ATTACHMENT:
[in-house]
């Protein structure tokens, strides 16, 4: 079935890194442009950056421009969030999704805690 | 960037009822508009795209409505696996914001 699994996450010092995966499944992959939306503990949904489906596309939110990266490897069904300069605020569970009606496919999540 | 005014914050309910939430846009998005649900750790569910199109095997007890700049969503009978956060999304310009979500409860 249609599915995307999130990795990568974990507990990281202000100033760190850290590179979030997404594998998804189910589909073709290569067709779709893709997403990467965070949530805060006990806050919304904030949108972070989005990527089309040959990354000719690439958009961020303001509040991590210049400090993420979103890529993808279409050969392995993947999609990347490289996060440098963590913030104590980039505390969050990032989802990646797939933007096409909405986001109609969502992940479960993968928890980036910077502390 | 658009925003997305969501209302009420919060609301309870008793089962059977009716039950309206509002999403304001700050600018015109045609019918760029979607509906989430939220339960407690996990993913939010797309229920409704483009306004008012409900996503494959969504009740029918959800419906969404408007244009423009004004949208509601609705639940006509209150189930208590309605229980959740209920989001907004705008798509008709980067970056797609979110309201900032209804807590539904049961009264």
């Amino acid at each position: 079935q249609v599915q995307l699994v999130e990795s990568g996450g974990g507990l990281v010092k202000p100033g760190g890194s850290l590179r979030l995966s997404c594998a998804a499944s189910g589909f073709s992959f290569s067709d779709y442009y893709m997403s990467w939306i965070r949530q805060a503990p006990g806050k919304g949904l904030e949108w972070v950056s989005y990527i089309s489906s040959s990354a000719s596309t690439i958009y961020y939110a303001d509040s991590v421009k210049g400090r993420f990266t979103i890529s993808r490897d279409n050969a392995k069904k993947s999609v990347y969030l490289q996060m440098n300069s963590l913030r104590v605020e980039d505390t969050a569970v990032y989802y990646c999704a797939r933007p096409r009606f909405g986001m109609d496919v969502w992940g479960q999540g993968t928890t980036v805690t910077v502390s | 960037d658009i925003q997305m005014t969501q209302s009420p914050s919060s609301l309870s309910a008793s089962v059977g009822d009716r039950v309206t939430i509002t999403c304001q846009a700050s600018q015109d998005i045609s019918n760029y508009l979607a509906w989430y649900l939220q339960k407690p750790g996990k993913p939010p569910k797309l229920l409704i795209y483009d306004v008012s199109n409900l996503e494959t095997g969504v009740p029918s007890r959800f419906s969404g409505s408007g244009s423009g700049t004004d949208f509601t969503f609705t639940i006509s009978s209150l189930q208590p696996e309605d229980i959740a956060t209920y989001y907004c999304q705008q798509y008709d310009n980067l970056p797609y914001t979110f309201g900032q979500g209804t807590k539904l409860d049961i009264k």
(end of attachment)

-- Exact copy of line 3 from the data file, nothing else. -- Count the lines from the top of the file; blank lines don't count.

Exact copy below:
């Amino acid at each position: 079935q249609v599915q995307l699994v999130e990795s990568g996450g974990g507990l990281v010092k202000p100033g760190g890194s850290l590179r979030l995966s997404c594998a998804a499944s189910g589909f073709s992959f290569s067709d779709y442009y893709m997403s990467w939306i965070r949530q805060a503990p006990g806050k919304g949904l904030e949108w972070v950056s989005y990527i089309s489906s040959s990354a000719s596309t690439i958009y961020y939110a303001d509040s991590v421009k210049g400090r993420f990266t979103i890529s993808r490897d279409n050969a392995k069904k993947s999609v990347y969030l490289q996060m440098n300069s963590l913030r104590v605020e980039d505390t969050a569970v990032y989802y990646c999704a797939r933007p096409r009606f909405g986001m109609d496919v969502w992940g479960q999540g993968t928890t980036v805690t910077v502390s | 960037d658009i925003q997305m005014t969501q209302s009420p914050s919060s609301l309870s309910a008793s089962v059977g009822d009716r039950v309206t939430i509002t999403c304001q846009a700050s600018q015109d998005i045609s019918n760029y508009l979607a509906w989430y649900l939220q339960k407690p750790g996990k993913p939010p569910k797309l229920l409704i795209y483009d306004v008012s199109n409900l996503e494959t095997g969504v009740p029918s007890r959800f419906s969404g409505s408007g244009s423009g700049t004004d949208f509601t969503f609705t639940i006509s009978s209150l189930q208590p696996e309605d229980i959740a956060t209920y989001y907004c999304q705008q798509y008709d310009n980067l970056p797609y914001t979110f309201g900032q979500g209804t807590k539904l409860d049961i009264k």